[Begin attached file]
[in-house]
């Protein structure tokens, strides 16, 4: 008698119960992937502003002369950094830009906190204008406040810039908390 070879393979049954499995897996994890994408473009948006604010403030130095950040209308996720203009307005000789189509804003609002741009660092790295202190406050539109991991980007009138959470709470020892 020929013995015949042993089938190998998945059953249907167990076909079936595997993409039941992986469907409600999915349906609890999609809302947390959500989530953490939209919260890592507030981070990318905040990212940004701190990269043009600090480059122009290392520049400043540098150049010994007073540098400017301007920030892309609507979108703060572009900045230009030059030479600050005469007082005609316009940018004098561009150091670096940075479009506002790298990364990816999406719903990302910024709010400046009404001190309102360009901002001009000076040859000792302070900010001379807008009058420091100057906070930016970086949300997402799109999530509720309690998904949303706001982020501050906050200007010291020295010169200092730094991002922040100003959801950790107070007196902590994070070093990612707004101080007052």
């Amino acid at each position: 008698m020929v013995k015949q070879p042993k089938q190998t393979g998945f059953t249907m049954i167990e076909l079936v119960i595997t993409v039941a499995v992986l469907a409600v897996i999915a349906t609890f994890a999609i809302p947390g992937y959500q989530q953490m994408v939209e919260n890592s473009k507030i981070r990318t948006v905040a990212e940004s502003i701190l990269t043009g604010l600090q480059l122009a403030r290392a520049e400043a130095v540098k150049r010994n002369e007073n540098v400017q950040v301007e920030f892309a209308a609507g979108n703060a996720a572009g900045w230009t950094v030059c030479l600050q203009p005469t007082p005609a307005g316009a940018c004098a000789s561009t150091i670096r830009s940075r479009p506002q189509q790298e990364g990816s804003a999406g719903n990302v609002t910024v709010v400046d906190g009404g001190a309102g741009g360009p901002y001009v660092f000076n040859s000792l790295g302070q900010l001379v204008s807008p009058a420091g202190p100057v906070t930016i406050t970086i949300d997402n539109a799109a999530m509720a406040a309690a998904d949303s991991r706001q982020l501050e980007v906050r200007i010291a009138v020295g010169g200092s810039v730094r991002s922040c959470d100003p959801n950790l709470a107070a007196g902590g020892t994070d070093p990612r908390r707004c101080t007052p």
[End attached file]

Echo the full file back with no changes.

[in-house]
């Protein structure tokens, strides 16, 4: 008698119960992937502003002369950094830009906190204008406040810039908390 070879393979049954499995897996994890994408473009948006604010403030130095950040209308996720203009307005000789189509804003609002741009660092790295202190406050539109991991980007009138959470709470020892 020929013995015949042993089938190998998945059953249907167990076909079936595997993409039941992986469907409600999915349906609890999609809302947390959500989530953490939209919260890592507030981070990318905040990212940004701190990269043009600090480059122009290392520049400043540098150049010994007073540098400017301007920030892309609507979108703060572009900045230009030059030479600050005469007082005609316009940018004098561009150091670096940075479009506002790298990364990816999406719903990302910024709010400046009404001190309102360009901002001009000076040859000792302070900010001379807008009058420091100057906070930016970086949300997402799109999530509720309690998904949303706001982020501050906050200007010291020295010169200092730094991002922040100003959801950790107070007196902590994070070093990612707004101080007052």
């Amino acid at each position: 008698m020929v013995k015949q070879p042993k089938q190998t393979g998945f059953t249907m049954i167990e076909l079936v119960i595997t993409v039941a499995v992986l469907a409600v897996i999915a349906t609890f994890a999609i809302p947390g992937y959500q989530q953490m994408v939209e919260n890592s473009k507030i981070r990318t948006v905040a990212e940004s502003i701190l990269t043009g604010l600090q480059l122009a403030r290392a520049e400043a130095v540098k150049r010994n002369e007073n540098v400017q950040v301007e920030f892309a209308a609507g979108n703060a996720a572009g900045w230009t950094v030059c030479l600050q203009p005469t007082p005609a307005g316009a940018c004098a000789s561009t150091i670096r830009s940075r479009p506002q189509q790298e990364g990816s804003a999406g719903n990302v609002t910024v709010v400046d906190g009404g001190a309102g741009g360009p901002y001009v660092f000076n040859s000792l790295g302070q900010l001379v204008s807008p009058a420091g202190p100057v906070t930016i406050t970086i949300d997402n539109a799109a999530m509720a406040a309690a998904d949303s991991r706001q982020l501050e980007v906050r200007i010291a009138v020295g010169g200092s810039v730094r991002s922040c959470d100003p959801n950790l709470a107070a007196g902590g020892t994070d070093p990612r908390r707004c101080t007052p």